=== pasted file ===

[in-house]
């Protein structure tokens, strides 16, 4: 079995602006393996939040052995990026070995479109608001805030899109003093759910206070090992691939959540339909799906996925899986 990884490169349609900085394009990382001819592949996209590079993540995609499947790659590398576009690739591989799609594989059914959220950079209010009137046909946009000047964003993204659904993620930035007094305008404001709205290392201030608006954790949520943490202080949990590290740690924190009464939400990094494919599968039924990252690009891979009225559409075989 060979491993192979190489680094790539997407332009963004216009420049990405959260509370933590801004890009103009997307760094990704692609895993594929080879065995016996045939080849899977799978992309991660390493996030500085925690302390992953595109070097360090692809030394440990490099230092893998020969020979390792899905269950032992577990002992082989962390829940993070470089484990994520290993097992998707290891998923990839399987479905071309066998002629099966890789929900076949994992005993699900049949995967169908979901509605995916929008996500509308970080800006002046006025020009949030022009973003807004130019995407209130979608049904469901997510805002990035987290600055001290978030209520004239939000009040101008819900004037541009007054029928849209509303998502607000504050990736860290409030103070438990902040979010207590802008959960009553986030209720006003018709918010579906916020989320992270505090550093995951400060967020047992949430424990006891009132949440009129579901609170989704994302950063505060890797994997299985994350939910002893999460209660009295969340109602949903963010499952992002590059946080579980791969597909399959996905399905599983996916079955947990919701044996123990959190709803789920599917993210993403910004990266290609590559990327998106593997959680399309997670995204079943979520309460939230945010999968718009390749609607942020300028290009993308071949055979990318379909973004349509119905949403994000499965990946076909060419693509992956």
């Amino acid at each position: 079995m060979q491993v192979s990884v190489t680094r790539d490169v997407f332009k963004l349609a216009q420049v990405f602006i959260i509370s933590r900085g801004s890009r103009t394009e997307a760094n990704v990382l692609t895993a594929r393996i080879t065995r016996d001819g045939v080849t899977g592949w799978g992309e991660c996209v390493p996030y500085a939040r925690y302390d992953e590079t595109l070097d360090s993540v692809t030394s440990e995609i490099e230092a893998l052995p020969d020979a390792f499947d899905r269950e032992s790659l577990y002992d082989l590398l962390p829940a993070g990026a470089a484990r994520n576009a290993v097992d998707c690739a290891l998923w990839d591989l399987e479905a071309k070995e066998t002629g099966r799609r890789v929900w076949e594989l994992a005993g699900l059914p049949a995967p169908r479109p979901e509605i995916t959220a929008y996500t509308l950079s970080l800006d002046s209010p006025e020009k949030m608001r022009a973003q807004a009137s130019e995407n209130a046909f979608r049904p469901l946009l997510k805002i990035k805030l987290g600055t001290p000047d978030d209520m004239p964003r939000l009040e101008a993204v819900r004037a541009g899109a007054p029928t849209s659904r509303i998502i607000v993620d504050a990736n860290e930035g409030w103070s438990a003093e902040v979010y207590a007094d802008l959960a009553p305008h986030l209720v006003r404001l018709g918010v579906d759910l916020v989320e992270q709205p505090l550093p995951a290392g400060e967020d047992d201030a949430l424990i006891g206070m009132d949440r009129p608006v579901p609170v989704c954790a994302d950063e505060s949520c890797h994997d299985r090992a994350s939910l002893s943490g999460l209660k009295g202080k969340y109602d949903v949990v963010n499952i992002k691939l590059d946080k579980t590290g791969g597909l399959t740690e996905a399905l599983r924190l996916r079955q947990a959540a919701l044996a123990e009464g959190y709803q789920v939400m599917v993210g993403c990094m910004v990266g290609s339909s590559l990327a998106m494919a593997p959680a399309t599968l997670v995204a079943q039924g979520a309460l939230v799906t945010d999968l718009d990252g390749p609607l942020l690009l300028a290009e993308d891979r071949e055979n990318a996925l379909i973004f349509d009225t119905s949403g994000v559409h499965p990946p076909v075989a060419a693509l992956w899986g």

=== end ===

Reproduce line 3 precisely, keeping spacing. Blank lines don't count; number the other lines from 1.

């Amino acid at each position: 079995m060979q491993v192979s990884v190489t680094r790539d490169v997407f332009k963004l349609a216009q420049v990405f602006i959260i509370s933590r900085g801004s890009r103009t394009e997307a760094n990704v990382l692609t895993a594929r393996i080879t065995r016996d001819g045939v080849t899977g592949w799978g992309e991660c996209v390493p996030y500085a939040r925690y302390d992953e590079t595109l070097d360090s993540v692809t030394s440990e995609i490099e230092a893998l052995p020969d020979a390792f499947d899905r269950e032992s790659l577990y002992d082989l590398l962390p829940a993070g990026a470089a484990r994520n576009a290993v097992d998707c690739a290891l998923w990839d591989l399987e479905a071309k070995e066998t002629g099966r799609r890789v929900w076949e594989l994992a005993g699900l059914p049949a995967p169908r479109p979901e509605i995916t959220a929008y996500t509308l950079s970080l800006d002046s209010p006025e020009k949030m608001r022009a973003q807004a009137s130019e995407n209130a046909f979608r049904p469901l946009l997510k805002i990035k805030l987290g600055t001290p000047d978030d209520m004239p964003r939000l009040e101008a993204v819900r004037a541009g899109a007054p029928t849209s659904r509303i998502i607000v993620d504050a990736n860290e930035g409030w103070s438990a003093e902040v979010y207590a007094d802008l959960a009553p305008h986030l209720v006003r404001l018709g918010v579906d759910l916020v989320e992270q709205p505090l550093p995951a290392g400060e967020d047992d201030a949430l424990i006891g206070m009132d949440r009129p608006v579901p609170v989704c954790a994302d950063e505060s949520c890797h994997d299985r090992a994350s939910l002893s943490g999460l209660k009295g202080k969340y109602d949903v949990v963010n499952i992002k691939l590059d946080k579980t590290g791969g597909l399959t740690e996905a399905l599983r924190l996916r079955q947990a959540a919701l044996a123990e009464g959190y709803q789920v939400m599917v993210g993403c990094m910004v990266g290609s339909s590559l990327a998106m494919a593997p959680a399309t599968l997670v995204a079943q039924g979520a309460l939230v799906t945010d999968l718009d990252g390749p609607l942020l690009l300028a290009e993308d891979r071949e055979n990318a996925l379909i973004f349509d009225t119905s949403g994000v559409h499965p990946p076909v075989a060419a693509l992956w899986g």